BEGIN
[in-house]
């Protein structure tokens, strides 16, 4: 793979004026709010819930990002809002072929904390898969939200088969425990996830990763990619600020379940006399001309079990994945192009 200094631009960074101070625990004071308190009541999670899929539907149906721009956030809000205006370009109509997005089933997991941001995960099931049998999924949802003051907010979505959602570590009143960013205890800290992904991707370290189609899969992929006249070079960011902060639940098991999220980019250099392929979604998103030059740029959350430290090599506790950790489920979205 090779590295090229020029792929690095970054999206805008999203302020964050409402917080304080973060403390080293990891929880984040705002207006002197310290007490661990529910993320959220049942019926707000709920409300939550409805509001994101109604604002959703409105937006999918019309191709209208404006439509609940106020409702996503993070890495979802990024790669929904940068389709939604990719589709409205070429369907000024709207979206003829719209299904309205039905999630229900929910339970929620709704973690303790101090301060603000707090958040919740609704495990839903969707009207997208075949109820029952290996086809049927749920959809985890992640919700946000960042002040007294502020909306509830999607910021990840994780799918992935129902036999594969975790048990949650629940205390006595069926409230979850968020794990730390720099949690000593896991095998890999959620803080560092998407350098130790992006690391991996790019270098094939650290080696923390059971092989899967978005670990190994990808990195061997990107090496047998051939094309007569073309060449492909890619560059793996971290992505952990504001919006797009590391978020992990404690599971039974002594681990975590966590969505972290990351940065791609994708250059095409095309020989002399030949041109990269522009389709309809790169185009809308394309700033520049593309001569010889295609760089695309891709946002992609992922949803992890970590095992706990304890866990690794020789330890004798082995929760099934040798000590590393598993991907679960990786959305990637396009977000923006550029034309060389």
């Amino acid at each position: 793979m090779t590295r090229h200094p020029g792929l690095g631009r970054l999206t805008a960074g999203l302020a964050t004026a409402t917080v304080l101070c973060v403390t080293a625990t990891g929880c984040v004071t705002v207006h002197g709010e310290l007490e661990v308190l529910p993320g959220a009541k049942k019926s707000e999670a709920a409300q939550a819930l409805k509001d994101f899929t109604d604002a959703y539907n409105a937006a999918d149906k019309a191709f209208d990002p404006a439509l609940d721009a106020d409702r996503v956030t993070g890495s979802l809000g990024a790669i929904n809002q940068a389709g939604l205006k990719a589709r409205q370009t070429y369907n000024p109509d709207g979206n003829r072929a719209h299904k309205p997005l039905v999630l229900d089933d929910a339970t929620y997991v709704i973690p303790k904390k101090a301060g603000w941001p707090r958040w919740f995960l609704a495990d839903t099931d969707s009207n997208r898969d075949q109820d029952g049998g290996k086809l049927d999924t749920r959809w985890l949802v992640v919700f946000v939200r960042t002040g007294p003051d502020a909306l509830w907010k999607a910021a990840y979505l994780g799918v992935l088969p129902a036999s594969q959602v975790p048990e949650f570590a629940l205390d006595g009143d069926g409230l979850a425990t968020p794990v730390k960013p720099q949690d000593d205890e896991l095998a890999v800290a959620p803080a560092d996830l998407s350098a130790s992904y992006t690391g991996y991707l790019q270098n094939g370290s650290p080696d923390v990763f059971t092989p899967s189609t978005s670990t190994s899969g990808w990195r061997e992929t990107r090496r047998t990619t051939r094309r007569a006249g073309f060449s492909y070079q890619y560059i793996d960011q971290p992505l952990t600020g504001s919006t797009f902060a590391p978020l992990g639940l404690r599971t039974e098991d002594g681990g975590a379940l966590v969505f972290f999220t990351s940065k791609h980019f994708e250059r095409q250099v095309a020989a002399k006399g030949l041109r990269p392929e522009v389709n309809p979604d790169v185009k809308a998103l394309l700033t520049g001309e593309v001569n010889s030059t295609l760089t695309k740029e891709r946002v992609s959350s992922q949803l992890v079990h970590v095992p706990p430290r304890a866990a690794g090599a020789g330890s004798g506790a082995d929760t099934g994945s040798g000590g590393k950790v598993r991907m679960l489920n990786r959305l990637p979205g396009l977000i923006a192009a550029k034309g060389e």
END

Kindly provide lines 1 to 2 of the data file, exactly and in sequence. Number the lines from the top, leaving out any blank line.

[in-house]
């Protein structure tokens, strides 16, 4: 793979004026709010819930990002809002072929904390898969939200088969425990996830990763990619600020379940006399001309079990994945192009 200094631009960074101070625990004071308190009541999670899929539907149906721009956030809000205006370009109509997005089933997991941001995960099931049998999924949802003051907010979505959602570590009143960013205890800290992904991707370290189609899969992929006249070079960011902060639940098991999220980019250099392929979604998103030059740029959350430290090599506790950790489920979205 090779590295090229020029792929690095970054999206805008999203302020964050409402917080304080973060403390080293990891929880984040705002207006002197310290007490661990529910993320959220049942019926707000709920409300939550409805509001994101109604604002959703409105937006999918019309191709209208404006439509609940106020409702996503993070890495979802990024790669929904940068389709939604990719589709409205070429369907000024709207979206003829719209299904309205039905999630229900929910339970929620709704973690303790101090301060603000707090958040919740609704495990839903969707009207997208075949109820029952290996086809049927749920959809985890992640919700946000960042002040007294502020909306509830999607910021990840994780799918992935129902036999594969975790048990949650629940205390006595069926409230979850968020794990730390720099949690000593896991095998890999959620803080560092998407350098130790992006690391991996790019270098094939650290080696923390059971092989899967978005670990190994990808990195061997990107090496047998051939094309007569073309060449492909890619560059793996971290992505952990504001919006797009590391978020992990404690599971039974002594681990975590966590969505972290990351940065791609994708250059095409095309020989002399030949041109990269522009389709309809790169185009809308394309700033520049593309001569010889295609760089695309891709946002992609992922949803992890970590095992706990304890866990690794020789330890004798082995929760099934040798000590590393598993991907679960990786959305990637396009977000923006550029034309060389």